He says designers also took into consideration many lessons learned from venues past – locally and nationally – in the design of this one, from “enormous” bathroom spaces (they didn’t show us the bathrooms, so I’ll take their word for it) to a half dozen bars around the venue. Sight lines were a focal point, and in main room, three tiers of risers sit towards the back of the floor. When you’re standing all the way at the back of the crowd, there’s a spot to have an elevated view with a railing to lean on. A similar approach was taken upstairs, where the balcony wraps around both sides to the front of the building. Upstairs, either side of the stage is lined with VIP box seating, with general admission standing room immediately behind.

The Fillmore Philly | Photo by Rich McKie

Tiered standing areas towards the back of the main floor at The Fillmore Philly | Photo by Rich McKie

Sound in the main room is powered by a 280,000 watt sound system custom designed for the room by Clair Brothers Audio in Lititz; curtains hung around the space will dampen the sound reverberating off the concrete and brick walls. On the lower floor, graffiti is still on the wall behind one of the bars. Fortin says the designers didn’t put it there, but they’re letting it stay. “It’s street art, it’s very cool and we want people to be able to see it.”

Overall, it’s seeming like the look is going to be glamdustrial – chandeliers, curtains and hardwood floors amid brick walls, graffiti and a couple giant industrial chimneys cutting their way through the building. Similarly, there’s a contrast in food and drink. Fortin and project director Kevin Finch talked a lot about the variety of craft beers and top shelf liquors at the bar, of the high-end catering by Wolfgang Puck. “When you think of old music hall food, it’s almost baseball stadium food,” says Finch. “Cold pizza, warm beer. We’re trying to upgrade that, have a more intellectually stimulating menu.”

But cheap beer is on the menu too. One of my fellow reporters asked how much a PBR was going to run at the bar; Finch wasn’t sure about PBR, per se, but pulled out a tall can of Genesee that would cost $4. Offerings on the food menu range from $5 to $15. (For vegetarians and vegans, there’s a hummus plate, edamame, house-made kettle chips and a couple other items.)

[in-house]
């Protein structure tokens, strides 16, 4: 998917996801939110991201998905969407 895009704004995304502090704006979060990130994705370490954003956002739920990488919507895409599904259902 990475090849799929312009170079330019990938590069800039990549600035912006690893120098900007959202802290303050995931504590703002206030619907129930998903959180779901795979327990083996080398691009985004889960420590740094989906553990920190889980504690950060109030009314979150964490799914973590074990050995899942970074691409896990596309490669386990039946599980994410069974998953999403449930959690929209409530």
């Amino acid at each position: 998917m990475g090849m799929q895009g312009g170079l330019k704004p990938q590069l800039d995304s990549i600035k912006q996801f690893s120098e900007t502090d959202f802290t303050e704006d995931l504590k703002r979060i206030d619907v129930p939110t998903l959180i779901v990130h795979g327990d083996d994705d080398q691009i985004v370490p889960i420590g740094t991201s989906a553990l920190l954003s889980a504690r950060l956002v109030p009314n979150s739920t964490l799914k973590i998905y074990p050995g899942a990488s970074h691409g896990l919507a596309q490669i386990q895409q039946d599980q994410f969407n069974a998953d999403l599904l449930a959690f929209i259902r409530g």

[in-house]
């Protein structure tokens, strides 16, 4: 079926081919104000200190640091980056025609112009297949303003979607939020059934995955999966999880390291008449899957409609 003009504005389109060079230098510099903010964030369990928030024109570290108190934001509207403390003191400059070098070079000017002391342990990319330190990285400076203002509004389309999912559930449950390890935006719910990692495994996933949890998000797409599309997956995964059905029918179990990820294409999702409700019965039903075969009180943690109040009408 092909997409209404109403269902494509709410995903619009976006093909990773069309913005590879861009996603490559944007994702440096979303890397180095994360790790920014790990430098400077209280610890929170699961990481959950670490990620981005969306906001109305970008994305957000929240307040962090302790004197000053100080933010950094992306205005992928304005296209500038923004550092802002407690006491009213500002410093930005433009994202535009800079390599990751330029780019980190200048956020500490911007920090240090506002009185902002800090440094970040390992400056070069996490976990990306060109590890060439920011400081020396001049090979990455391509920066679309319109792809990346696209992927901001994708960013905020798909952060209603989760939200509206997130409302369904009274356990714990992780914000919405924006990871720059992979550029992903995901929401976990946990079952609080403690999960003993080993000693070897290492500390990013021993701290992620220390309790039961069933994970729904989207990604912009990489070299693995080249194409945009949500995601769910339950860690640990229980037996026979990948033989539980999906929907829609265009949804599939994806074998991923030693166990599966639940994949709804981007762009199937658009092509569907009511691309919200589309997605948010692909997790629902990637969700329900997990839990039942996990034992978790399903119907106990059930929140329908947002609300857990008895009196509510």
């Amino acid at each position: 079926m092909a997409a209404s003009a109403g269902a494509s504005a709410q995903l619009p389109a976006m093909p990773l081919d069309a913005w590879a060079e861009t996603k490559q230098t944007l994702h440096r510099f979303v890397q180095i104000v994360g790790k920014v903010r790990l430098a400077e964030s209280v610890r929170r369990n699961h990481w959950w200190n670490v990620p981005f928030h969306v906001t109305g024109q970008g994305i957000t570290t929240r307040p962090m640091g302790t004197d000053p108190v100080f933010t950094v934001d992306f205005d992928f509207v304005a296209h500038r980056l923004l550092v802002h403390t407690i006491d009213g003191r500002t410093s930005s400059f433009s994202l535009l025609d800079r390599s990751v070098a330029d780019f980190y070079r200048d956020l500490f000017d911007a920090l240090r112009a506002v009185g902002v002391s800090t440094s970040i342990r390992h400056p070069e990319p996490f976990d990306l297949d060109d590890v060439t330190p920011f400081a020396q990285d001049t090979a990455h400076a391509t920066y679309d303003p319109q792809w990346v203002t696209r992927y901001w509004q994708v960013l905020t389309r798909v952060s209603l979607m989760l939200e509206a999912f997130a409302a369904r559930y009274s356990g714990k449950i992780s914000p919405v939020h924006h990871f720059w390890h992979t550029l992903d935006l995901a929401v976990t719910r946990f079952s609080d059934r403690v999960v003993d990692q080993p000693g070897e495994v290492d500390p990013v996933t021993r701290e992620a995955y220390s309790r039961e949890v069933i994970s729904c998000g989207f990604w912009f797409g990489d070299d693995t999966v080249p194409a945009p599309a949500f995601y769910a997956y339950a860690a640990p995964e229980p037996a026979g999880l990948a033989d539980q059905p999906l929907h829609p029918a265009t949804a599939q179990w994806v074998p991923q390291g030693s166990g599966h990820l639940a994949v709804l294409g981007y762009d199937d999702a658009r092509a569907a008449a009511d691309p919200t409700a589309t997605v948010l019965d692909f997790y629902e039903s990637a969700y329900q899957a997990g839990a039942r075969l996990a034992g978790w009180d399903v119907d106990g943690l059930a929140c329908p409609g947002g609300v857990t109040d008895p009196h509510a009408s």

The Fillmore Philly | Photo by Rich McKie

Workers sanding the stage at The Fillmore Philly | Photo by Rich McKie

From the 24 by 28 foot stage, the room looks enormous, but Fortin said it’s scaleable. Depending on the size of the show, the floor might be filled out with seats, or high-top tables. The stage is relatively tall – not Troc-tall, but not Mann-short either. And when crowds go to leave at the end of the night, parking won’t be too far; the Fillmore owns three lots with a total of 700 spaces in the immediate vicinity. Two other lots of comparable size are nearby, including parking at the SugarHouse casino. And there’s always street parking.

It’s still over a month to opening day, details are still being ironed out and uncertainties still hang in the air. Will tickets purchased at the box office be surcharge-free (or surcharge-reduced)? (UPDATE: Fortin explains “It’s no service fee at box office for the actual onsale date.  So a show goes onsale nov 1, then no service fee if bought at box office for that show on nov 1.”)

Will there be bike racks to lock up on, or is it a chain-to-the-nearest-fence situation for two-wheeled commuters? Our tour guides didn’t have clear answers on those points; there’s obviously still a lot to finalize over the next month.

Below, take a look at a gallery of photos from our tour of Fillmore Philly the morning. Information on the October 1st opening night show featuring Hall and Oates can be found at the XPN Concert Calendar.